Calexico is one of the great bands of the 21st century. Led by permanent members Joey Burns and John Convertino, the band made its name with albums that suggested dusty vistas and sweeping cinematic storylines. But in recent years, they’ve broadened their sound; like on their 2012 album, Algiers, named after the New Orleans neighbourhood in which it was recorded, which mixed up their usual Latin approach with indie guitar and some edgy songs.
Their 2018 album, The Thread That Keeps Us, is another fine addition to an already impressive catalogue and stands as a good example of the rewards to be reaped by a band that continues to refine its sound.
First up is “End of the World with You”, a slice of anthemic rock that speaks of “Love in the age of extremes”; lyrically, it’s as good a calling card as any for an album that isn’t afraid to mix topical issues with more traditional storytelling. It’s the first part of a brilliant 1-2-3 that gets the album off to a superb start. “Voices in the Field” speaks of a “garden now in ashes” whilst “Bridge to Nowhere” includes the lyric “Shelter underground in case the big one comes.” If this all sounds a bit gloomy, don’t be fooled; the music is as dramatic as we’ve come to expect from Calexico, but the songs are full of hooks, whilst choppy acoustic guitars and fiery riffs fill the spaces between verse and chorus.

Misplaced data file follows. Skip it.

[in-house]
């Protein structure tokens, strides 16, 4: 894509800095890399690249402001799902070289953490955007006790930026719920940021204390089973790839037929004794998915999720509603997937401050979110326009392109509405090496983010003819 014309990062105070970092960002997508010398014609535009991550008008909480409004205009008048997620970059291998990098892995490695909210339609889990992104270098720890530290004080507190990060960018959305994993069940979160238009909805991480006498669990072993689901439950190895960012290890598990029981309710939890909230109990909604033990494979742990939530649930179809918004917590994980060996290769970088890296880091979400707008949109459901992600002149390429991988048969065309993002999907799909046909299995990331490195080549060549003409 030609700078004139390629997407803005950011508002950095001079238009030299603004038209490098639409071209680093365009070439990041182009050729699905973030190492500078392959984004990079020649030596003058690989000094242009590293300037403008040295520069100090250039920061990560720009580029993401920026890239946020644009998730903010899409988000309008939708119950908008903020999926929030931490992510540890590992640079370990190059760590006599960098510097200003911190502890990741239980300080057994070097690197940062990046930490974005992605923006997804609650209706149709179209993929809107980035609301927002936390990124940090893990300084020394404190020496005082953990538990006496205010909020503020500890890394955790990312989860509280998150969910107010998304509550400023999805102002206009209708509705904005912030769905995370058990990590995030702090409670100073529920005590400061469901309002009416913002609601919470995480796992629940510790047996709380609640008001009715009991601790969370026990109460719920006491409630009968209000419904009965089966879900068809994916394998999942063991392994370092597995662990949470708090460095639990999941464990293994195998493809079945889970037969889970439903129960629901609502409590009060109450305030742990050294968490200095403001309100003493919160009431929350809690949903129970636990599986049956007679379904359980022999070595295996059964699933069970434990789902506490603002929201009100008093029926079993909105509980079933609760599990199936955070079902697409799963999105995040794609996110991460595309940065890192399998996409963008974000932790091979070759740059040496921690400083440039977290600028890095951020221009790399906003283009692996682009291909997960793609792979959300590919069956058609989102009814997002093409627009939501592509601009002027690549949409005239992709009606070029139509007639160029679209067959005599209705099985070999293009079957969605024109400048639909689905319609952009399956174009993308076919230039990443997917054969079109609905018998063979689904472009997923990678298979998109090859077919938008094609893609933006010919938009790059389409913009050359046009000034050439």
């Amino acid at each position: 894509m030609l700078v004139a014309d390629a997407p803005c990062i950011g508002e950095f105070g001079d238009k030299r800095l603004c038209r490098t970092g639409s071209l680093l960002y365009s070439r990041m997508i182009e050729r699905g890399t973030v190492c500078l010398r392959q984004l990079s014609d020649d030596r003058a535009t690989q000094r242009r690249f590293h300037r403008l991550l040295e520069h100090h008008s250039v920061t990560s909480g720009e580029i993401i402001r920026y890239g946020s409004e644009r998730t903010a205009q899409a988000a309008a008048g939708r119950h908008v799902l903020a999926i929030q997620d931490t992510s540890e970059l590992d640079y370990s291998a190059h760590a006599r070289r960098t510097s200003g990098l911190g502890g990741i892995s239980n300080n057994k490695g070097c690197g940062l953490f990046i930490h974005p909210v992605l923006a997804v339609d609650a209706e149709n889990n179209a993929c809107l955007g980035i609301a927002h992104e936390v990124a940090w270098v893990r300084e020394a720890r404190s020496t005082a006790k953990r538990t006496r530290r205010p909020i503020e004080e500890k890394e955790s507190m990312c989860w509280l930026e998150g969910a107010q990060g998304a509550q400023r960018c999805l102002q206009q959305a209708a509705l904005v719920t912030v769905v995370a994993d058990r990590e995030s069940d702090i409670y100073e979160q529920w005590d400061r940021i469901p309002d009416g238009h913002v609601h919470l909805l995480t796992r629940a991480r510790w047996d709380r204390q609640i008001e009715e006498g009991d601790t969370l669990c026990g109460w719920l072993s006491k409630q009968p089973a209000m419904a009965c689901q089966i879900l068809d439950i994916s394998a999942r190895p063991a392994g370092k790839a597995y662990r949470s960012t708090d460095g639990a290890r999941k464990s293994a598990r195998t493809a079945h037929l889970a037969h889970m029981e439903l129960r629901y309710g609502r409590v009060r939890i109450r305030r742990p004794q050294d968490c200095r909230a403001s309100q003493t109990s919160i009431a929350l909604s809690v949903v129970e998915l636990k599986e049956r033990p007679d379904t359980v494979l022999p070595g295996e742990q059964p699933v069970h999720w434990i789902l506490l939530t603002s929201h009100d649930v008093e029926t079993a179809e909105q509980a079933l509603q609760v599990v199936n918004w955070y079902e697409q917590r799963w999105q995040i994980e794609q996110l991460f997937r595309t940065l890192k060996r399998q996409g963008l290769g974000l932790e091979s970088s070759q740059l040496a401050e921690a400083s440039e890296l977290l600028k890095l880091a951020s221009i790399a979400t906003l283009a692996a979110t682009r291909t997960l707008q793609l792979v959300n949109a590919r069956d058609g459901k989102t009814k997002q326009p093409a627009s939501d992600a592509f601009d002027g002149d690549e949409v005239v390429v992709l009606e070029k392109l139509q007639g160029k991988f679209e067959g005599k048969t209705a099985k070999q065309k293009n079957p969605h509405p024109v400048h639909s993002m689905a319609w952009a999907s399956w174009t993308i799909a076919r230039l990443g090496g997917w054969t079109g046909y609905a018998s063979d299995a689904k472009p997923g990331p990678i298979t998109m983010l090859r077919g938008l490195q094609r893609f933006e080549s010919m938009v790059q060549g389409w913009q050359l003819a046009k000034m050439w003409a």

The middle of the album mixes things up a little with the jaunty “Under the Wheels”, which blends stabs of keyboard with short bursts of trumpet and “The Town & Miss Lorraine”. I’m not sure what this song is about, starting as it does with the discovery of “a book in a washed up ship” and progressing to a “bad accident on the interstate”, but its gentle strumming and laconic delivery make for a good change of pace. “Flores y Tamales” represents the sole Spanish song on the album and features some superb accordion and mariachi trumpets. Next up is “Another Space” with some nifty organ fills and a hypnotic chorus.
Favourites from later in the album include the eco-themed “Girl in the Forest”, with its gentle lilting rhythm, the urgent “Dead in the Water” that oozes menace, and the short instrumental “Shortboard”, which sounds like the coda to a lost Doors track. I’ve read that the band recorded the album in Northern California, in a makeshift studio overlooking the Pacific Ocean. With this in mind, you’ll swear that you can almost hear the influence of the elements and roar of the ocean on songs such as “Eyes Wide Awake”, which carries a haunting atmosphere.
With The Thread That Keeps Us, Calexico cover a lot of ground both musically and lyrically and I highly recommend this album if you like your indie rock shaded with some interesting styles and flavours. It makes for a great start to the year in music.